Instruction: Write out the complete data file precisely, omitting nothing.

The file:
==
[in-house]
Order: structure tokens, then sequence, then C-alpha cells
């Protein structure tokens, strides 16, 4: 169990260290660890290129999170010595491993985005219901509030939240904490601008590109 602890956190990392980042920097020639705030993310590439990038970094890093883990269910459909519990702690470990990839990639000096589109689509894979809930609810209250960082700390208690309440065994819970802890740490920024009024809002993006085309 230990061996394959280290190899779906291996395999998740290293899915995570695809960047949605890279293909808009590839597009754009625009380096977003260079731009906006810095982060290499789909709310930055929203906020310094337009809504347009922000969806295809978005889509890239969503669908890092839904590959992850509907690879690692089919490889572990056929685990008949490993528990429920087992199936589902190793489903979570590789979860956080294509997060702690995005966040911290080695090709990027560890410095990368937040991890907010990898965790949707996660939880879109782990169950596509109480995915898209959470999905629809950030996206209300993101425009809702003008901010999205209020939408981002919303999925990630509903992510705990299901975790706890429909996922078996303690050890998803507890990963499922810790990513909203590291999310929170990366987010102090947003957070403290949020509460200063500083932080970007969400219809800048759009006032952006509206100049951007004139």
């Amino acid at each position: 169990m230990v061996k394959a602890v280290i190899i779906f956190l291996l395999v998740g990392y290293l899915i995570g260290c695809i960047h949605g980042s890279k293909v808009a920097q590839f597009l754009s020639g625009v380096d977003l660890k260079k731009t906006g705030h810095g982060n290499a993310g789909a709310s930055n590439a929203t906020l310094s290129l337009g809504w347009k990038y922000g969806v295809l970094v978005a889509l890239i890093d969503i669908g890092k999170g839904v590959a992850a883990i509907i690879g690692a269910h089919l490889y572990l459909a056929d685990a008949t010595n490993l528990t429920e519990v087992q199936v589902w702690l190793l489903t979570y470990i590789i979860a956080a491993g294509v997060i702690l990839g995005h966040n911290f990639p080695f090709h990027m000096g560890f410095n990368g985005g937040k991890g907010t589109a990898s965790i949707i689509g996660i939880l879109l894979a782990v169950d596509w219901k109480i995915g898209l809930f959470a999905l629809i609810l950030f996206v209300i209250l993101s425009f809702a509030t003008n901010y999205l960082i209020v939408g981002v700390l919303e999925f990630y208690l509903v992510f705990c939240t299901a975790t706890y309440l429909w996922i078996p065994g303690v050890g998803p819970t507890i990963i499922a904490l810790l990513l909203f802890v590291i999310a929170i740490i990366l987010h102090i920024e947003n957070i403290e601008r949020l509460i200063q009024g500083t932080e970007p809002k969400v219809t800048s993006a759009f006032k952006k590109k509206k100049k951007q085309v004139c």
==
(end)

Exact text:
[in-house]
Order: structure tokens, then sequence, then C-alpha cells
């Protein structure tokens, strides 16, 4: 169990260290660890290129999170010595491993985005219901509030939240904490601008590109 602890956190990392980042920097020639705030993310590439990038970094890093883990269910459909519990702690470990990839990639000096589109689509894979809930609810209250960082700390208690309440065994819970802890740490920024009024809002993006085309 230990061996394959280290190899779906291996395999998740290293899915995570695809960047949605890279293909808009590839597009754009625009380096977003260079731009906006810095982060290499789909709310930055929203906020310094337009809504347009922000969806295809978005889509890239969503669908890092839904590959992850509907690879690692089919490889572990056929685990008949490993528990429920087992199936589902190793489903979570590789979860956080294509997060702690995005966040911290080695090709990027560890410095990368937040991890907010990898965790949707996660939880879109782990169950596509109480995915898209959470999905629809950030996206209300993101425009809702003008901010999205209020939408981002919303999925990630509903992510705990299901975790706890429909996922078996303690050890998803507890990963499922810790990513909203590291999310929170990366987010102090947003957070403290949020509460200063500083932080970007969400219809800048759009006032952006509206100049951007004139």
């Amino acid at each position: 169990m230990v061996k394959a602890v280290i190899i779906f956190l291996l395999v998740g990392y290293l899915i995570g260290c695809i960047h949605g980042s890279k293909v808009a920097q590839f597009l754009s020639g625009v380096d977003l660890k260079k731009t906006g705030h810095g982060n290499a993310g789909a709310s930055n590439a929203t906020l310094s290129l337009g809504w347009k990038y922000g969806v295809l970094v978005a889509l890239i890093d969503i669908g890092k999170g839904v590959a992850a883990i509907i690879g690692a269910h089919l490889y572990l459909a056929d685990a008949t010595n490993l528990t429920e519990v087992q199936v589902w702690l190793l489903t979570y470990i590789i979860a956080a491993g294509v997060i702690l990839g995005h966040n911290f990639p080695f090709h990027m000096g560890f410095n990368g985005g937040k991890g907010t589109a990898s965790i949707i689509g996660i939880l879109l894979a782990v169950d596509w219901k109480i995915g898209l809930f959470a999905l629809i609810l950030f996206v209300i209250l993101s425009f809702a509030t003008n901010y999205l960082i209020v939408g981002v700390l919303e999925f990630y208690l509903v992510f705990c939240t299901a975790t706890y309440l429909w996922i078996p065994g303690v050890g998803p819970t507890i990963i499922a904490l810790l990513l909203f802890v590291i999310a929170i740490i990366l987010h102090i920024e947003n957070i403290e601008r949020l509460i200063q009024g500083t932080e970007p809002k969400v219809t800048s993006a759009f006032k952006k590109k509206k100049k951007q085309v004139c």